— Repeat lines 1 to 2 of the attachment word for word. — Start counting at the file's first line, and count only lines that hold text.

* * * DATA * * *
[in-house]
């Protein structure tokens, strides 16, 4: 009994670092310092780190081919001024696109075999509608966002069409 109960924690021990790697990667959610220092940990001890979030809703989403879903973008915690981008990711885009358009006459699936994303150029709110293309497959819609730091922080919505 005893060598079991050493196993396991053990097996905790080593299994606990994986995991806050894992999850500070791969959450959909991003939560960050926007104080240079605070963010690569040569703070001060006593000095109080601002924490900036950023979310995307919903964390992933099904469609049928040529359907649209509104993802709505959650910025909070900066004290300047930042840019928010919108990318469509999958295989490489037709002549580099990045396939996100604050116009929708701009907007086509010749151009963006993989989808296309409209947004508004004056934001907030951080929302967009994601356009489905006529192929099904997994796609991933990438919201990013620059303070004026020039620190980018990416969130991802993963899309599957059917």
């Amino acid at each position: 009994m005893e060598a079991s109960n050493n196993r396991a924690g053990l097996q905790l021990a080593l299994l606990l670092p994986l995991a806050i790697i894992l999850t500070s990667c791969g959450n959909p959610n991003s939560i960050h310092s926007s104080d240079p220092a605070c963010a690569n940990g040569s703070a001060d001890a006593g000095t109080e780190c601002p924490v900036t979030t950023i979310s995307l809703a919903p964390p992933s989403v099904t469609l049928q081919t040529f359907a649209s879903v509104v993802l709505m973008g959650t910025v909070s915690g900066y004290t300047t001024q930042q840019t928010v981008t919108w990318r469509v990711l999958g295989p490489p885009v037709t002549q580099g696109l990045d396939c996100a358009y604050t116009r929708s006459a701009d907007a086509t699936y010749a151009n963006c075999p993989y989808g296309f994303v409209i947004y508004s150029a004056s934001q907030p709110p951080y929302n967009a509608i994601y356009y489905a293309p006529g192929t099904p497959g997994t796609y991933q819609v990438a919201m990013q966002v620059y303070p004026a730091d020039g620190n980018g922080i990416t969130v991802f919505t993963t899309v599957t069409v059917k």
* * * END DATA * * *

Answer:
[in-house]
């Protein structure tokens, strides 16, 4: 009994670092310092780190081919001024696109075999509608966002069409 109960924690021990790697990667959610220092940990001890979030809703989403879903973008915690981008990711885009358009006459699936994303150029709110293309497959819609730091922080919505 005893060598079991050493196993396991053990097996905790080593299994606990994986995991806050894992999850500070791969959450959909991003939560960050926007104080240079605070963010690569040569703070001060006593000095109080601002924490900036950023979310995307919903964390992933099904469609049928040529359907649209509104993802709505959650910025909070900066004290300047930042840019928010919108990318469509999958295989490489037709002549580099990045396939996100604050116009929708701009907007086509010749151009963006993989989808296309409209947004508004004056934001907030951080929302967009994601356009489905006529192929099904997994796609991933990438919201990013620059303070004026020039620190980018990416969130991802993963899309599957059917």